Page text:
The poor people's poet

 

 

The life and work of John Clare (1793-1864), reviewed by Cathy Nugent


 

John Clare was born 1793 in Helpstone, a small village once part of Northamptonshire, now Cambridgeshire. Known as the Peasant Poet he was also, marginally, one of the group of artists who became known as the Romantics. Clare was the son of a labourer, and also worked as a labourer, even as he attempted to make his living as a poet.

The great story of Clare's life and times was the effects of enclosure, highlighted in the poem we print here. By the end of the eighteenth and beginning of the nineteenth centuries, vast tracts of what had been common land - for use by all in a parish - had been "enclosed" by well-off landowners and made into fields suitable for more intensive cultivation.

Many families with little or no land of their own, who were employed as agricultural labourers, and relied on the use of common land, were left destitute. The labour that came with enclosure - farm work, the building of hedgerow and so on - was often itinerant in nature. Once again the lives of poor people were disrupted. Some flocked to new towns to find work only to experience different kinds of destitution and to become the victims of the 1834 Poor Law. They ended up in the workhouse.

The tragedy of enclosure - the damage to the landscape and to the social and emotional life of the people Clare knows - are touched upon to one degree or another in all of his work.

Writers from humble backgrounds, such as Clare, were fairly rare, although not unique, at this time. However, unlike, say, Robert Burns, Clare was never promoted in any way - invited to London, or given a job by a benefactor. Clare was always, therefore, considered as someone with "ideas above his station" - not least, unfortunately, in Clare's case, by the people of his own class. "I live here among the ignorant like a lost man," he said, "in fact like one whom the rest seems careless of having anything to do with - they hardly dare talk in my company for fear I should mention them in my writings..."

Clare's poetry was equally unappreciated by the so-called educated classes.

Despite early success - the London literati fawned over the Northamptonshire poet's first book of poems - Clare never won fame and fortune. Why is he not as well known as, say Wordsworth, who also wrote (extensively) about nature? Simply because Wordsworth, as a respectable middle-class man (for whom with maturity came political conservatism), was more able to take a place as a troubadour of the bourgeois establishment.

Clare just did not fit in. His style of writing, which used dialect, everyday speech patterns and language, was deemed "vulgar". His publisher eliminated dialect words and made the poems grammatical, according to the rather pretentious taste of the time. This incensed Clare, but he was not able to do anything about it, relying as he did on the patronage of the publisher.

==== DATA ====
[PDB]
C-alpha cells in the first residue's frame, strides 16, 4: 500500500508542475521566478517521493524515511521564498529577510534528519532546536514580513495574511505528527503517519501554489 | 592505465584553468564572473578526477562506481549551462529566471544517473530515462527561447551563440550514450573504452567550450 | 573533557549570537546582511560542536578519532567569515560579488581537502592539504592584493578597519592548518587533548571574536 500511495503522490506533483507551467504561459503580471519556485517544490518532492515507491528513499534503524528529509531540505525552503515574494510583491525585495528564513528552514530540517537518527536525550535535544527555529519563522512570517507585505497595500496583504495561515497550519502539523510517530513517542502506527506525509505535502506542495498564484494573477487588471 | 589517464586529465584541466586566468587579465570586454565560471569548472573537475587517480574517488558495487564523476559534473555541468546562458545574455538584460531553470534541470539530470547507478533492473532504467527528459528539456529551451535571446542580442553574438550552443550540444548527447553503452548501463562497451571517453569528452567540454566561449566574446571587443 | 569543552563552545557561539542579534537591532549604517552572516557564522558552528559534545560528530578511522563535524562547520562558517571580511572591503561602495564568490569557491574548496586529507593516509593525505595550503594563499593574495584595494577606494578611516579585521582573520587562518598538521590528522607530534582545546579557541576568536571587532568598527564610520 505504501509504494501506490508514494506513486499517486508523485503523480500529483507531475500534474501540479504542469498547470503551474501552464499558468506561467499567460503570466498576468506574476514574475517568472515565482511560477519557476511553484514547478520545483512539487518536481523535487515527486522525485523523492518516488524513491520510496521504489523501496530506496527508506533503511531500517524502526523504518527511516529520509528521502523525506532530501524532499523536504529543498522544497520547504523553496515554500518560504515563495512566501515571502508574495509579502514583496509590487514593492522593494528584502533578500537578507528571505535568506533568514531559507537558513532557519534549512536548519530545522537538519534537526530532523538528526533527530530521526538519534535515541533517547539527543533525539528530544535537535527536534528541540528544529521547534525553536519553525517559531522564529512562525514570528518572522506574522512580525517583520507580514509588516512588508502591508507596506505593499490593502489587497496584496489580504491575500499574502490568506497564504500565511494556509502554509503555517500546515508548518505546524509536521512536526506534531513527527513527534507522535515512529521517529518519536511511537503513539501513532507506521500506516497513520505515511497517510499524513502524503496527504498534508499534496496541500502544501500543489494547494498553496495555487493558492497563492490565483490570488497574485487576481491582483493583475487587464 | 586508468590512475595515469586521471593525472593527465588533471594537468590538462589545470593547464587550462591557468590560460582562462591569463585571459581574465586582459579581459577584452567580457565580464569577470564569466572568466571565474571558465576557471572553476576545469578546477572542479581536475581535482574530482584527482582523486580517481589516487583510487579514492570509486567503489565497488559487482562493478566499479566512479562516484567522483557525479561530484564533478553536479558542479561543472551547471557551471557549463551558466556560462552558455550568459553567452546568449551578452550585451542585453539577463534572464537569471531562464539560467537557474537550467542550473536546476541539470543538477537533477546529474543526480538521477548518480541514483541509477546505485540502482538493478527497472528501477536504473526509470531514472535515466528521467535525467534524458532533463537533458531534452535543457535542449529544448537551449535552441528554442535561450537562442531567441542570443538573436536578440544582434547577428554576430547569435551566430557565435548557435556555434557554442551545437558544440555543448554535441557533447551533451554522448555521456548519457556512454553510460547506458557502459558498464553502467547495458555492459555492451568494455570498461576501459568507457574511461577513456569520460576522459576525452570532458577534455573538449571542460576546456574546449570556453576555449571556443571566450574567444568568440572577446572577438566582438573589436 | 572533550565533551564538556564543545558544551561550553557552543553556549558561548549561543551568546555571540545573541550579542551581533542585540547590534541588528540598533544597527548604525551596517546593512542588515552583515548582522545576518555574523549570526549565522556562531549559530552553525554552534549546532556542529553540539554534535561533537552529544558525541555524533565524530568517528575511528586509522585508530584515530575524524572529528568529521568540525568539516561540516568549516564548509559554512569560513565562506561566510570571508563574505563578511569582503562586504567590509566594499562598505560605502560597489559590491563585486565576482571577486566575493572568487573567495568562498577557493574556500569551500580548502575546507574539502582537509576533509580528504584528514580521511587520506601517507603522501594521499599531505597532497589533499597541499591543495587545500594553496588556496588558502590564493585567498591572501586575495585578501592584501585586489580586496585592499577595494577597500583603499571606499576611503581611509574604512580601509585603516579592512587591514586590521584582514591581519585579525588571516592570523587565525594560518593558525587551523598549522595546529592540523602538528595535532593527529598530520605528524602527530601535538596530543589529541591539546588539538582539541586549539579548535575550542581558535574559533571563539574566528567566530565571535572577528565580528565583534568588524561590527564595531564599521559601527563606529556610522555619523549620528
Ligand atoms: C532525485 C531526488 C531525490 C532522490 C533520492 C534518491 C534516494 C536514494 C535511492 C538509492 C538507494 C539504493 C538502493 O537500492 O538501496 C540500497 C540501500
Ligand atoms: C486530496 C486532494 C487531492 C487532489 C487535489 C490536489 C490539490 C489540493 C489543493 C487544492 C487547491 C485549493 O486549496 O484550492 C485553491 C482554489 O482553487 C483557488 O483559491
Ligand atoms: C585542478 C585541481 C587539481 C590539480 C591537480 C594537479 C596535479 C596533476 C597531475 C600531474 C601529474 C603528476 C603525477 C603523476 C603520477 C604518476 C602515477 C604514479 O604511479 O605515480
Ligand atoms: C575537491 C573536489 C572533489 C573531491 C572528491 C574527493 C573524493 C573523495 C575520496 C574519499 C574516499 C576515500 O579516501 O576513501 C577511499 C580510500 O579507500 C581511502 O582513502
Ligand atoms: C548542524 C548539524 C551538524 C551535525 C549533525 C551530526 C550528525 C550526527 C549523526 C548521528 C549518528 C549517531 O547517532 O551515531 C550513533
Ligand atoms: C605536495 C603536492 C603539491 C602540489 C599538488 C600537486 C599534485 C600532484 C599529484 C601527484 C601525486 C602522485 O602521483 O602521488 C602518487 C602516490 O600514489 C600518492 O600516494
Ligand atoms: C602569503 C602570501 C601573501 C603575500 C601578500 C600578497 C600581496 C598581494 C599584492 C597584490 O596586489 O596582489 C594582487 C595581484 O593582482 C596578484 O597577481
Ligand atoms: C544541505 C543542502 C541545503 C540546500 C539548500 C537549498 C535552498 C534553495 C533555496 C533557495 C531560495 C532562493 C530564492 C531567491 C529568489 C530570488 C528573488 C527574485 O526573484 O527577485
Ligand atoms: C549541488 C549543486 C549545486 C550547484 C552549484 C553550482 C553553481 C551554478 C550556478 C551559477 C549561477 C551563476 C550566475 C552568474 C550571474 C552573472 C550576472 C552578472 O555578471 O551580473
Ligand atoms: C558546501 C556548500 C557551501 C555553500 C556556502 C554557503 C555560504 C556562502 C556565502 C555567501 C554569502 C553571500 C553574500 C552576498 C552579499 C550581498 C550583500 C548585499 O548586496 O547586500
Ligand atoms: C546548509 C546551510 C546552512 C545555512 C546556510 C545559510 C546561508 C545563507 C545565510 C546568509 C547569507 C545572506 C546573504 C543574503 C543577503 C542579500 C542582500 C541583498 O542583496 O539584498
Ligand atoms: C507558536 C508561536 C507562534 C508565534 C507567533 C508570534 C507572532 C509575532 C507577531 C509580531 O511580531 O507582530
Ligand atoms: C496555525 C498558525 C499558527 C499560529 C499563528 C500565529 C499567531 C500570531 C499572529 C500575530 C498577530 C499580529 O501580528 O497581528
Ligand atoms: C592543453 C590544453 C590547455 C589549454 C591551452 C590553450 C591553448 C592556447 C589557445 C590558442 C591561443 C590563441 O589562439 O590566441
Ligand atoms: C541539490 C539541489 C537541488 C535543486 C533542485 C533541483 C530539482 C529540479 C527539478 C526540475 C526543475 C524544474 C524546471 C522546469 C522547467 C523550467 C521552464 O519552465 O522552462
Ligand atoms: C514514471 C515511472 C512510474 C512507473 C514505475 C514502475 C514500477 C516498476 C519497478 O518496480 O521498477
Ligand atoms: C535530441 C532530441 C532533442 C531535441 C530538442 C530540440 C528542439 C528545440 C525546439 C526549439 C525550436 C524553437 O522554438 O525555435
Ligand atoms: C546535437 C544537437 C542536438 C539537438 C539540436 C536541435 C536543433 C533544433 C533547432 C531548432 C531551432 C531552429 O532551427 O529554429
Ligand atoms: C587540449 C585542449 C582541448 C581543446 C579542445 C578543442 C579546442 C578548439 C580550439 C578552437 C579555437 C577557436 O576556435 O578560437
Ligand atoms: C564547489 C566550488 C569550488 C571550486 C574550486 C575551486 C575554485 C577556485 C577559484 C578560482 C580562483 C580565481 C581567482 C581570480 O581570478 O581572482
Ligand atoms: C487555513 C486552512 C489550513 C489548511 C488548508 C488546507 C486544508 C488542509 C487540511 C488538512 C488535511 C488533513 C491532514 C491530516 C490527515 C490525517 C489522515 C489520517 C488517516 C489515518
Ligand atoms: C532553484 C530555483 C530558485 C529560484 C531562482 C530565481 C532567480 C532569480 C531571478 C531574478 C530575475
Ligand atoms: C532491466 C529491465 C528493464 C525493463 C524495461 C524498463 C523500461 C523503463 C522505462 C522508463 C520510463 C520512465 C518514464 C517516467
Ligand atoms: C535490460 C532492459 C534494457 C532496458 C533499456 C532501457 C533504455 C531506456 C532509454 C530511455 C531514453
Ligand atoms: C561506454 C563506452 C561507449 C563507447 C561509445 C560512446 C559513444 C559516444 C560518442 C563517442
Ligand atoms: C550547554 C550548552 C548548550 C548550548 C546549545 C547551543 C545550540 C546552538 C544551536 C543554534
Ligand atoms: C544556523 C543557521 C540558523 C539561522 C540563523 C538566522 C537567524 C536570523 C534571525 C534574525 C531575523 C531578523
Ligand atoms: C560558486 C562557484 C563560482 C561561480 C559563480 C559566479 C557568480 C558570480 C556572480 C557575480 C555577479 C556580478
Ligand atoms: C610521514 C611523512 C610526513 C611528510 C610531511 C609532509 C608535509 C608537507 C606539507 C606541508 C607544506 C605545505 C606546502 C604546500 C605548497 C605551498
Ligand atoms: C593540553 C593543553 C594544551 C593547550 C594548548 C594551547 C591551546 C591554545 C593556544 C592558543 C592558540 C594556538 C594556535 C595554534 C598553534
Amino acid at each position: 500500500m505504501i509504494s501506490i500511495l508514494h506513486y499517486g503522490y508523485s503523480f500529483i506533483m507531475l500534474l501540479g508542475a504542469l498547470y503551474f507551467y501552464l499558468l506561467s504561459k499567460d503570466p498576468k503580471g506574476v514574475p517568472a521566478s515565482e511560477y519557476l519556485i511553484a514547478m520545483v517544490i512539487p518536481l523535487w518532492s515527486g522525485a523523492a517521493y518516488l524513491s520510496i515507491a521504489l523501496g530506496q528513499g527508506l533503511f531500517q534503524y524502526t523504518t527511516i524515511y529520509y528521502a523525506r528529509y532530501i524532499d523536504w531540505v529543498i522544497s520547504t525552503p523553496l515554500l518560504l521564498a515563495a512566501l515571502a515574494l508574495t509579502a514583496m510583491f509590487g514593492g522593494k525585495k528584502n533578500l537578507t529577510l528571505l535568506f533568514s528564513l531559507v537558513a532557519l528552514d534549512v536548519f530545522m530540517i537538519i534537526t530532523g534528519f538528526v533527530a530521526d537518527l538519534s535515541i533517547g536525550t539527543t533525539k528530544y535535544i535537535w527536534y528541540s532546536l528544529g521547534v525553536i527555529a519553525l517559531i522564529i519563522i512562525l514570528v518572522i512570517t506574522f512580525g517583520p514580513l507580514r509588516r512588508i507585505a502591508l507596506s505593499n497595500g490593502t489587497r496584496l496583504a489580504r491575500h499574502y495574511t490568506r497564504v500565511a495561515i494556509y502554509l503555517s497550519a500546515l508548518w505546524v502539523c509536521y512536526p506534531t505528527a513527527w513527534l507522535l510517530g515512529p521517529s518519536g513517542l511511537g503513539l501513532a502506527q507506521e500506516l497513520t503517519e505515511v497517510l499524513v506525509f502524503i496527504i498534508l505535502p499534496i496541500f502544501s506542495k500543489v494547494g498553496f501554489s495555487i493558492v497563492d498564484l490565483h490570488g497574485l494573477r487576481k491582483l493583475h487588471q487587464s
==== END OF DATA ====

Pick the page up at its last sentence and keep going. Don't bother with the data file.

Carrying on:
Troubles followed Clare - poverty, personal loss and lack of success - and ground him down. After the failure of his fourth book, in 1835, he turned his back on reality - and lived more and more in the world of a lost boyhood. Some of his best poems date from this period. His friends, perhaps not understanding his sadness, decided to send him to a private mental home in Epping Forest, from which he ran away in 1841. Six months later, after lampooning the local gentry in The Parish, Clare was confined to Northampton General Lunatic Asylum, where he remained until his death in 1864.

Enclosure

by John Clare

There once were lanes in nature's freedom dropt,
There once were paths that every valley wound-
Enclosure came, and every path was stopt;
Each tyrant fixed his sign where paths were found,
To hint a trespass now who crossed the ground:
Justice is made to speak as they command;
The high road now must be each stinted bound:
Enclosure, thou'rt curse upon the land,
And tasteless was the wretch who thy existence planned.
O England, boasted land of liberty,
With strangers still thou mayst thy title own,
But thy poor slaves the alteration see,
With many a loss to them the truth is known:
Like emigrating bird thy freedom's flown,
While mongrel clowns, low as their rooting plough,
Disdain thy laws to put in force their own;
And every village owns its tyrants now,
And parish-slaves must live as parish-kings allow.
Ye fields, ye scenes so dear to Lubin's1 eye,
Ye meadow-blooms, ye pasture-flowers, farewell!
Ye banished trees, ye make me deeply sigh-
Enclosure came, and all your glories fell:
E'en the old oak that crowned your rifled dell,
Whose age had made it sacred to the view,
Not long was left his children's fate to tell.
Where ignorance and wealth their course pursue,
Each tree must tumble down - old Lea-close Oak, adieu!
Lubin beheld it all, and deeply pained
Along the paled road would muse and sigh,
The only path that freedom's rights maintained;
The naked scenes drew pity from his eye,
Tears dropt to memory of delights gone by
The haunts of freedom, cowherd's wattled bower,
And shepherds' huts, and trees that towered high
And spreading thorns that turned a summer shower,
All captives lost, and fast to sad oppression's power.

  1. Lubin is a peasant, invented by Spenser, to depict someone with honest values, the son-of-the-soil etc. Clare sometimes likened himself to Lubin, although apparently he also disliked being dubbed the "Peasant Poet".